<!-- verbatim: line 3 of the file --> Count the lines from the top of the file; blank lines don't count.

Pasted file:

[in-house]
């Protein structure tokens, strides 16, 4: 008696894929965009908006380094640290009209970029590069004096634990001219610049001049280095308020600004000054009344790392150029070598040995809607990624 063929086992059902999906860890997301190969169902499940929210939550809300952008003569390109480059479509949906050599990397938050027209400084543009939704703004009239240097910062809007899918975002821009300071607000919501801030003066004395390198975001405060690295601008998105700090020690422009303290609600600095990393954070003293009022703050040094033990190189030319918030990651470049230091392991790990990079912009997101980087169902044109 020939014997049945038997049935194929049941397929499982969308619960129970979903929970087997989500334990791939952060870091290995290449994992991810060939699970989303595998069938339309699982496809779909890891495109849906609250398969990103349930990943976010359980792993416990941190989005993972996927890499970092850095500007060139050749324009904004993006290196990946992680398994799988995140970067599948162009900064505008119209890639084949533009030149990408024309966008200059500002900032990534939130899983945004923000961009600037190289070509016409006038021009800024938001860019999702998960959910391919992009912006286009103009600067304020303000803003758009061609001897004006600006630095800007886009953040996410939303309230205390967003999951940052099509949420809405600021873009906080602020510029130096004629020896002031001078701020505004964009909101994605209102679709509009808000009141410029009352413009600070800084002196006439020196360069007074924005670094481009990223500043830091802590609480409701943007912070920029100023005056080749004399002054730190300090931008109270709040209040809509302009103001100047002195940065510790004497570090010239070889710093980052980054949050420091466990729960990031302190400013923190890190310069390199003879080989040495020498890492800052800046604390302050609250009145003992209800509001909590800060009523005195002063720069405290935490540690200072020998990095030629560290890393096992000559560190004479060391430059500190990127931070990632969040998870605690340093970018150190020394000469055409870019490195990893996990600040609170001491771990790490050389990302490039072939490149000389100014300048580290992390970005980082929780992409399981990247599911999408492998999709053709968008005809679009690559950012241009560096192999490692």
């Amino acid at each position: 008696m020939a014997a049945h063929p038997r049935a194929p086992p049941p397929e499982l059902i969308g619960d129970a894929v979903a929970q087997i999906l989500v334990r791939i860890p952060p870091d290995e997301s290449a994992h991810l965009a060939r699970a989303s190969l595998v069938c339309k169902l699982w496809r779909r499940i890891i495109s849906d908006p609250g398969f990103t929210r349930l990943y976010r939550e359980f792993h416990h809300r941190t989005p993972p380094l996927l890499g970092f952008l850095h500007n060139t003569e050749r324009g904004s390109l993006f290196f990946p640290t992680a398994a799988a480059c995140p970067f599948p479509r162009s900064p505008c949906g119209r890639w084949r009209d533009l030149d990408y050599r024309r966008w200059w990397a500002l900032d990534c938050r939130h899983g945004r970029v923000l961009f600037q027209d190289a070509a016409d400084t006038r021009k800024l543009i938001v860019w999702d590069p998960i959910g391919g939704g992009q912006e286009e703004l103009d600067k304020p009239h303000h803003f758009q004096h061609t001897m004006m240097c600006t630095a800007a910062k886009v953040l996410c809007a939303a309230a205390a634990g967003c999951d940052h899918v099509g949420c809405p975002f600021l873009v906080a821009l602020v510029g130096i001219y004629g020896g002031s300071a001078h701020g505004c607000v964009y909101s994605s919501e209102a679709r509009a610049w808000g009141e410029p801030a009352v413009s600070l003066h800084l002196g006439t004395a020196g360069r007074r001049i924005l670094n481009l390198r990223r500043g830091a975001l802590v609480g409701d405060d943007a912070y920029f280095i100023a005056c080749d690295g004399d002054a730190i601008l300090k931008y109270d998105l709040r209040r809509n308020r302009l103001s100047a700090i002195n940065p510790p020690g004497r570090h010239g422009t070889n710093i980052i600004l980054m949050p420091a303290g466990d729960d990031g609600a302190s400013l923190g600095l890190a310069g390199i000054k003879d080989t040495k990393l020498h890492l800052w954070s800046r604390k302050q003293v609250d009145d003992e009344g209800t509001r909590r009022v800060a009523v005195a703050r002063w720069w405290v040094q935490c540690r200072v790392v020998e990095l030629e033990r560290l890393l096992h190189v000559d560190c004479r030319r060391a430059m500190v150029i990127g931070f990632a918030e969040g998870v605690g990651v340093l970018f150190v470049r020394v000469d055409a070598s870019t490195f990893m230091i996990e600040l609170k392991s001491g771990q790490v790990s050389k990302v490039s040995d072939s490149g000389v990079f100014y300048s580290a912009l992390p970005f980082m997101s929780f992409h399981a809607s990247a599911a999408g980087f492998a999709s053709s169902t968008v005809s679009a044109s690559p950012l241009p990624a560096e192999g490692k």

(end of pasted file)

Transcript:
């Amino acid at each position: 008696m020939a014997a049945h063929p038997r049935a194929p086992p049941p397929e499982l059902i969308g619960d129970a894929v979903a929970q087997i999906l989500v334990r791939i860890p952060p870091d290995e997301s290449a994992h991810l965009a060939r699970a989303s190969l595998v069938c339309k169902l699982w496809r779909r499940i890891i495109s849906d908006p609250g398969f990103t929210r349930l990943y976010r939550e359980f792993h416990h809300r941190t989005p993972p380094l996927l890499g970092f952008l850095h500007n060139t003569e050749r324009g904004s390109l993006f290196f990946p640290t992680a398994a799988a480059c995140p970067f599948p479509r162009s900064p505008c949906g119209r890639w084949r009209d533009l030149d990408y050599r024309r966008w200059w990397a500002l900032d990534c938050r939130h899983g945004r970029v923000l961009f600037q027209d190289a070509a016409d400084t006038r021009k800024l543009i938001v860019w999702d590069p998960i959910g391919g939704g992009q912006e286009e703004l103009d600067k304020p009239h303000h803003f758009q004096h061609t001897m004006m240097c600006t630095a800007a910062k886009v953040l996410c809007a939303a309230a205390a634990g967003c999951d940052h899918v099509g949420c809405p975002f600021l873009v906080a821009l602020v510029g130096i001219y004629g020896g002031s300071a001078h701020g505004c607000v964009y909101s994605s919501e209102a679709r509009a610049w808000g009141e410029p801030a009352v413009s600070l003066h800084l002196g006439t004395a020196g360069r007074r001049i924005l670094n481009l390198r990223r500043g830091a975001l802590v609480g409701d405060d943007a912070y920029f280095i100023a005056c080749d690295g004399d002054a730190i601008l300090k931008y109270d998105l709040r209040r809509n308020r302009l103001s100047a700090i002195n940065p510790p020690g004497r570090h010239g422009t070889n710093i980052i600004l980054m949050p420091a303290g466990d729960d990031g609600a302190s400013l923190g600095l890190a310069g390199i000054k003879d080989t040495k990393l020498h890492l800052w954070s800046r604390k302050q003293v609250d009145d003992e009344g209800t509001r909590r009022v800060a009523v005195a703050r002063w720069w405290v040094q935490c540690r200072v790392v020998e990095l030629e033990r560290l890393l096992h190189v000559d560190c004479r030319r060391a430059m500190v150029i990127g931070f990632a918030e969040g998870v605690g990651v340093l970018f150190v470049r020394v000469d055409a070598s870019t490195f990893m230091i996990e600040l609170k392991s001491g771990q790490v790990s050389k990302v490039s040995d072939s490149g000389v990079f100014y300048s580290a912009l992390p970005f980082m997101s929780f992409h399981a809607s990247a599911a999408g980087f492998a999709s053709s169902t968008v005809s679009a044109s690559p950012l241009p990624a560096e192999g490692k």